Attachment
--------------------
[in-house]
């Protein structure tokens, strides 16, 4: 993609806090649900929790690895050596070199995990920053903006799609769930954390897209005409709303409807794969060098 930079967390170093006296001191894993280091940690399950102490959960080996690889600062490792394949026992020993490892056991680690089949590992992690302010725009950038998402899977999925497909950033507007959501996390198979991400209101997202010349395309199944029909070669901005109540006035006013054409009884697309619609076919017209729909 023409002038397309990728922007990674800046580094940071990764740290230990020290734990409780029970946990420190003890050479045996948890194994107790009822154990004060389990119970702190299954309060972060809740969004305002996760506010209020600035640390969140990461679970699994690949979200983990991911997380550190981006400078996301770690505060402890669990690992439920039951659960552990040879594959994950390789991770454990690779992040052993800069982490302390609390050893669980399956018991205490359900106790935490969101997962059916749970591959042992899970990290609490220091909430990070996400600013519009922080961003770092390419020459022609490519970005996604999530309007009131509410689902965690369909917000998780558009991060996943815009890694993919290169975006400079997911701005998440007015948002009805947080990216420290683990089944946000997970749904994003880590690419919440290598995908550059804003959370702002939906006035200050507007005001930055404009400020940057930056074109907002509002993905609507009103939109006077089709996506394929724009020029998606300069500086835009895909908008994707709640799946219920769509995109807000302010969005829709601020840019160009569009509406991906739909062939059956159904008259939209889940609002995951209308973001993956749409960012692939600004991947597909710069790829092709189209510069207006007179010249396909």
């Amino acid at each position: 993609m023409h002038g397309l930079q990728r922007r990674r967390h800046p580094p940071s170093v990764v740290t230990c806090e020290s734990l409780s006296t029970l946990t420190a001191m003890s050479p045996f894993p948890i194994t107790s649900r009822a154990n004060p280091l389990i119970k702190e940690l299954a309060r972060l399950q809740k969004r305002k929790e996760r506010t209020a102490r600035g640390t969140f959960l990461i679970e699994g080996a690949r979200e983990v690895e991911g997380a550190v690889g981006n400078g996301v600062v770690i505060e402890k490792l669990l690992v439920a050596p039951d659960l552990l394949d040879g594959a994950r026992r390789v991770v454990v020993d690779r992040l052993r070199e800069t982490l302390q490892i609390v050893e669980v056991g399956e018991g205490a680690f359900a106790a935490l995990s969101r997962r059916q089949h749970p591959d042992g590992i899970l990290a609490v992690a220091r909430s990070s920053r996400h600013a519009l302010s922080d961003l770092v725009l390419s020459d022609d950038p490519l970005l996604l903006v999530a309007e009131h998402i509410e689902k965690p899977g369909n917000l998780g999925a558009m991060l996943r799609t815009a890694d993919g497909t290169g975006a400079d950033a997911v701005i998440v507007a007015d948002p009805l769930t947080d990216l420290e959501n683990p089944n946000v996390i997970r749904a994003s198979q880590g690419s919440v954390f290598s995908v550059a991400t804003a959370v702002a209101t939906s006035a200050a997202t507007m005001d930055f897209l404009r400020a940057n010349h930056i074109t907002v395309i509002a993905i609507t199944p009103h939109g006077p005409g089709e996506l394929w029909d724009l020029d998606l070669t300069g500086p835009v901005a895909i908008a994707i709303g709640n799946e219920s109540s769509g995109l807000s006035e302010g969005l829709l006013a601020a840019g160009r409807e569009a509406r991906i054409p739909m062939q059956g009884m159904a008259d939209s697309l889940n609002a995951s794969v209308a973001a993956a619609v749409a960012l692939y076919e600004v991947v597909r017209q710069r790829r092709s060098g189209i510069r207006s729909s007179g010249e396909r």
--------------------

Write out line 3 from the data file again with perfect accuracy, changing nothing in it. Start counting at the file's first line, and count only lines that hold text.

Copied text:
């Amino acid at each position: 993609m023409h002038g397309l930079q990728r922007r990674r967390h800046p580094p940071s170093v990764v740290t230990c806090e020290s734990l409780s006296t029970l946990t420190a001191m003890s050479p045996f894993p948890i194994t107790s649900r009822a154990n004060p280091l389990i119970k702190e940690l299954a309060r972060l399950q809740k969004r305002k929790e996760r506010t209020a102490r600035g640390t969140f959960l990461i679970e699994g080996a690949r979200e983990v690895e991911g997380a550190v690889g981006n400078g996301v600062v770690i505060e402890k490792l669990l690992v439920a050596p039951d659960l552990l394949d040879g594959a994950r026992r390789v991770v454990v020993d690779r992040l052993r070199e800069t982490l302390q490892i609390v050893e669980v056991g399956e018991g205490a680690f359900a106790a935490l995990s969101r997962r059916q089949h749970p591959d042992g590992i899970l990290a609490v992690a220091r909430s990070s920053r996400h600013a519009l302010s922080d961003l770092v725009l390419s020459d022609d950038p490519l970005l996604l903006v999530a309007e009131h998402i509410e689902k965690p899977g369909n917000l998780g999925a558009m991060l996943r799609t815009a890694d993919g497909t290169g975006a400079d950033a997911v701005i998440v507007a007015d948002p009805l769930t947080d990216l420290e959501n683990p089944n946000v996390i997970r749904a994003s198979q880590g690419s919440v954390f290598s995908v550059a991400t804003a959370v702002a209101t939906s006035a200050a997202t507007m005001d930055f897209l404009r400020a940057n010349h930056i074109t907002v395309i509002a993905i609507t199944p009103h939109g006077p005409g089709e996506l394929w029909d724009l020029d998606l070669t300069g500086p835009v901005a895909i908008a994707i709303g709640n799946e219920s109540s769509g995109l807000s006035e302010g969005l829709l006013a601020a840019g160009r409807e569009a509406r991906i054409p739909m062939q059956g009884m159904a008259d939209s697309l889940n609002a995951s794969v209308a973001a993956a619609v749409a960012l692939y076919e600004v991947v597909r017209q710069r790829r092709s060098g189209i510069r207006s729909s007179g010249e396909r």